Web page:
A fourth exemplary embodiment of a NERS-active structure 103 according to the invention is shown in
The NERS-active structure 103 may be formed using the structure 102 of
An exemplary method for making the NERS-active structures 102, 103 is illustrated in
Changing conditions for non-catalyzed growth enables conformal coating of the nanowires 240 with layer or coating 250, as shown in
While the nanowires 120, 121, 220 are illustrated in
An exemplary NERS system 160 according to the invention is illustrated schematically in
The excitation radiation source 162 may include any suitable source for emitting radiation at the desired wavelength, and may be capable of emitting a tunable wavelength of radiation. For example, commercially available semiconductor lasers, helium-neon lasers, carbon dioxide lasers, light emitting diodes, incandescent lamps, and many other known radiation-emitting sources may be used as the excitation radiation source 162. The wavelengths that are emitted by the excitation radiation source 162 may include any suitable wavelength for properly analyzing the analyte using NERS. An exemplary range of wavelengths that may be emitted by the excitation radiation source 162 includes wavelengths between about 350 nm and about 1500 nm.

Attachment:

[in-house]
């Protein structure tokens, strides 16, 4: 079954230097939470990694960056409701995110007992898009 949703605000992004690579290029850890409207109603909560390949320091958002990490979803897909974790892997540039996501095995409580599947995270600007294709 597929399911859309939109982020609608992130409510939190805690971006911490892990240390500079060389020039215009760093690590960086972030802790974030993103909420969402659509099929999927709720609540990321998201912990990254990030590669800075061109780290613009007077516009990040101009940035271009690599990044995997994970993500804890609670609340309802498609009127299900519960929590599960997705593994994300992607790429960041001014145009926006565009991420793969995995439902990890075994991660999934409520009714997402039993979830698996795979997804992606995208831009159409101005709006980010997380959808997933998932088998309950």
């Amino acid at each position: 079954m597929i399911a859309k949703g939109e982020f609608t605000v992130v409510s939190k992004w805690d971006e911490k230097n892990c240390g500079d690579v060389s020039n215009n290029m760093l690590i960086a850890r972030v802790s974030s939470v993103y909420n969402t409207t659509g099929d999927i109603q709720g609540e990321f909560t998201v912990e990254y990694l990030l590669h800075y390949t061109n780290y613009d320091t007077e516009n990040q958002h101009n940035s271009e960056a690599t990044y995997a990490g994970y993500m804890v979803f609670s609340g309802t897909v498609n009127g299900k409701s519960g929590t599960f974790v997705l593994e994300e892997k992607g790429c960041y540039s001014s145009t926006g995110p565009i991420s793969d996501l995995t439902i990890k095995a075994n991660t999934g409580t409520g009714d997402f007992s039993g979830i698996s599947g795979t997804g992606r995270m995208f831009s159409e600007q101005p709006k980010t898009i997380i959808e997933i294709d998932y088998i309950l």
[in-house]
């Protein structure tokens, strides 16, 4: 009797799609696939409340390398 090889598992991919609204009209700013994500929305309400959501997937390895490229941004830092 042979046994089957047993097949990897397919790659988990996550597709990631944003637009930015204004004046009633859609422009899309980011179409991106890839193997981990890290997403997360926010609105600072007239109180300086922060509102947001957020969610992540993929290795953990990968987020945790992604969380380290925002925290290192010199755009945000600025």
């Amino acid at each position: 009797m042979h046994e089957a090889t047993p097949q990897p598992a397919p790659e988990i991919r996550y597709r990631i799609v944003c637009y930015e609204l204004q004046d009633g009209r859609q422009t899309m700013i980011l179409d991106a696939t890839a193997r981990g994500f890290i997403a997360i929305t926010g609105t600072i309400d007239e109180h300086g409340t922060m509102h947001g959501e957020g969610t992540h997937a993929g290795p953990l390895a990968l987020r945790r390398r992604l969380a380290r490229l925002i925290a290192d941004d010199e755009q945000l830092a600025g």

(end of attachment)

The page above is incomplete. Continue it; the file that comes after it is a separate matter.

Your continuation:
The excitation radiation emitted by the source 162 may be delivered either directly from the source 162 to the analyte stage 161 and the NERS-active structure 100, 101, 102, 103. Alternatively, collimation, filtration, and subsequent focusing of the excitation radiation may be performed by optical components 163 before the excitation radiation impinges on the analyte stage 161 and the NERS-active structure 100, 101, 102, 103.
The NERS-active structure 100, 101, 102, 103 of the analyte stage 161 may enhance the Raman signal of the analyte, as previously discussed. In other words, irradiation of the NERS-active structure 100, 101, 102, 103 by excitation radiation may increase the number of photons inelastically scattered by an analyte molecule positioned near or adjacent to the NERS-active structure 100, 101, 102, 103.